Volkswagen’s plant in Chattanooga is King’s best shot for the long-sought assembly plant victory. There, the UAW and members of the German IG Metall union are talking with the German automaker about establishing a German-style works council that would represent employees.
In September, the UAW said a majority of workers at the plant have signed cards saying they are interested in joining the union.
“It definitely can work,” King said. “It is not that different than what we have bargained with the auto companies. Just look at all of the joint programs we have with management and leadership on quality and productivity and training.”
On Nov. 20, Jonathan Browning, Volkswagen Group of America’s president and CEO, told Reuters the German automaker wants to hold a formal vote so its workers can make the final decision.
“Our strong desire is to have a works council present in Chattanooga,” Browning said.
But even with Volkswagen consenting to a union presence, Sen. Bob Corker, R-Tenn., and Tennessee Gov. Bill Haslam have tried to convince Volkswagen that recognizing the UAW will frighten other manufacturers away from investing in the Volunteer state.
Several workers have filed complaints with the National Labor Relations Board to prevent the process VW and the unions have followed so far.
The Washington-based Competitive Enterprise Institute even put a message on a billboard near the factory in June that said: “Auto unions ate Detroit. Next meal Chattanooga?”
Samuel Estreicher, director of New York University’s Center for Labor and Employment Law, said the UAW’s interest in establishing a works council in the U.S. presents a number of challenges because of differences between how unions function in Germany and the U.S.
German unions typically represent both salaried and hourly workers, do not have the right to strike and don’t directly negotiate wages. In the U.S., those are core functions of a union.
“I don’t see how it fits in with the U.S legal and labor environment,” Estreicher said.
Another looming hurdle for all unions is Unite Here Local 355 v. Mulhall, a case pending before the U.S. Supreme Court that could invalidate union elections when a company reaches a “neutrality agreement” with a union. A ruling is expected by the end of June.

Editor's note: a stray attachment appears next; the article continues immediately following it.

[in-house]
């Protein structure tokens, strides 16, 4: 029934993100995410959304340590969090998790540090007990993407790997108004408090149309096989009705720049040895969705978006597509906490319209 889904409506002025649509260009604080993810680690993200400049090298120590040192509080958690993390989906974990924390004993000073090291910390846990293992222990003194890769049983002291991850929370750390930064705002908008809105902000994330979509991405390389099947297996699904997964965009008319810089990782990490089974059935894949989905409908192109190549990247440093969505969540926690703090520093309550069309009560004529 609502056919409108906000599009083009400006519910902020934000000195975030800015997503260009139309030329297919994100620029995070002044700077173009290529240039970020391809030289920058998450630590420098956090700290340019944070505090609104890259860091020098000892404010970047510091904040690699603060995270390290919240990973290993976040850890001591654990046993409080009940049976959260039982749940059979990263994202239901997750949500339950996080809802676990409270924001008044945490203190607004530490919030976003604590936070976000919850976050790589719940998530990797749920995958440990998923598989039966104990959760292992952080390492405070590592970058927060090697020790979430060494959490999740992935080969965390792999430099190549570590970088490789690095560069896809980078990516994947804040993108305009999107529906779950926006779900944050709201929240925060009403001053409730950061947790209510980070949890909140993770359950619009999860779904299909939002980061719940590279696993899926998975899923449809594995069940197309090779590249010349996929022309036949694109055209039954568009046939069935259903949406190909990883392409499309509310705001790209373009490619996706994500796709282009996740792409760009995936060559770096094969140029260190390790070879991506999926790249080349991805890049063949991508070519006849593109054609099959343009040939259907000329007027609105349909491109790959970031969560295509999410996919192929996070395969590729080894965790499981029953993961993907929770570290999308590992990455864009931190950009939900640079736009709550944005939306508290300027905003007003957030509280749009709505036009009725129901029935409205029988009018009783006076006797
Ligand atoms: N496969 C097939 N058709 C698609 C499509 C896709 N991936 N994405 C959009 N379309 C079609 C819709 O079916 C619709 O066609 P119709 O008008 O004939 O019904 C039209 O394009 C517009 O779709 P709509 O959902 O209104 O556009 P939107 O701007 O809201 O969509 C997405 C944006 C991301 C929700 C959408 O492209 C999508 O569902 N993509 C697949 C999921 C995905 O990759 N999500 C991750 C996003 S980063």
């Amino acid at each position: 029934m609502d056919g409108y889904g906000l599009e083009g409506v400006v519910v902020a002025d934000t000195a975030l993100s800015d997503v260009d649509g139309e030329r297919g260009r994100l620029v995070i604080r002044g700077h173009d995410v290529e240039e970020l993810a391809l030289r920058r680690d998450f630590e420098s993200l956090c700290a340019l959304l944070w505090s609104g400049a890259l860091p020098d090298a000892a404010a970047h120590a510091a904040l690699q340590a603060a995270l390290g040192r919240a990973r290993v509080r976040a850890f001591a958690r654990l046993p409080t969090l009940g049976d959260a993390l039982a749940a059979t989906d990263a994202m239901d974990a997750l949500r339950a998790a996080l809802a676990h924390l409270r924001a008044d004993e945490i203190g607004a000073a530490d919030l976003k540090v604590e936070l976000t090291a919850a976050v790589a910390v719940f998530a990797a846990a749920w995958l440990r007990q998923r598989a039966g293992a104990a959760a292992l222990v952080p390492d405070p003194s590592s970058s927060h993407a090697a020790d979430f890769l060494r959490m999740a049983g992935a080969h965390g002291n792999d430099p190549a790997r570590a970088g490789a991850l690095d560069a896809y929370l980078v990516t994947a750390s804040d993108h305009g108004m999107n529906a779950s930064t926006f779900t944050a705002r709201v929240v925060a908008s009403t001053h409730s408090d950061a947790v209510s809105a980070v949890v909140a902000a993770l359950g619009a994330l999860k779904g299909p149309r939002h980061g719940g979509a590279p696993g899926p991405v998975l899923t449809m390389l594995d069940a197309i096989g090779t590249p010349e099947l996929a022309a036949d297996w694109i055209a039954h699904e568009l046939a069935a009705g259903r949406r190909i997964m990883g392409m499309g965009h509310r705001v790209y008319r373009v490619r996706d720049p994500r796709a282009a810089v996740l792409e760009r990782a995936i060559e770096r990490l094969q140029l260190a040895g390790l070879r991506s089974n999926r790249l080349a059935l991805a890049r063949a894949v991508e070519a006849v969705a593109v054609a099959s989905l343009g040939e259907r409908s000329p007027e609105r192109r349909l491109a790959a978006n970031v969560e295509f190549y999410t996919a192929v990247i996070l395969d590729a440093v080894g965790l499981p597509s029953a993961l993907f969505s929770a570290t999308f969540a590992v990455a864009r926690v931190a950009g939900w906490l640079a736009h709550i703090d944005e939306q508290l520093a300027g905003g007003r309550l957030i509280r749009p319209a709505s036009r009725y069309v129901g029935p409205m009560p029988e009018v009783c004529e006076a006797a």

Smoak, in a presentation at a manufacturing conference in South Carolina earlier this year, warned that the UAW’s organizing success with Johnson Controls and Faurecia in Alabama is a step toward organizing Mercedes-Benz’s plant in Vance, Ala.
King doesn’t dispute that.
“We have a very innovative campaign there,” King said. “We have made significant progress at Mercedes … with help from the Daimler Works Council and IG Metall,” the same German union helping them in Chattanooga.
In Canton, Miss., the UAW won the backing of some local religious leaders as well as the NAACP in its campaign to organize Nissan’s assembly plant.
According to King, Nissan has resisted the efforts and continues to threaten to leave Mississippi if Canton workers approve the UAW.
“The American management of Nissan chose a very confrontational approach,” King said. “After many attempts where we said to them ‘You are going to give us no choice but to run a global campaign,’ they left us no choice.”
Nissan, in a statement, said King’s allegations of worker threats are untrue.
Four years ago, King signaled that he would use a carrot-and-stick approach when dealing with Asian and European-based automakers.
“I would not want to be a company that is branded as a human rights violator,” King said at an industry conference in 2011.
Whether King or his successor can translate that heated rhetoric into steadfast support from workers who have never been in a union is another matter.
The stakes are very high, as King himself said in January 2011, “If we don’t organize these transnationals, I don’t think there’s a long-term future for the UAW — I really don’t.”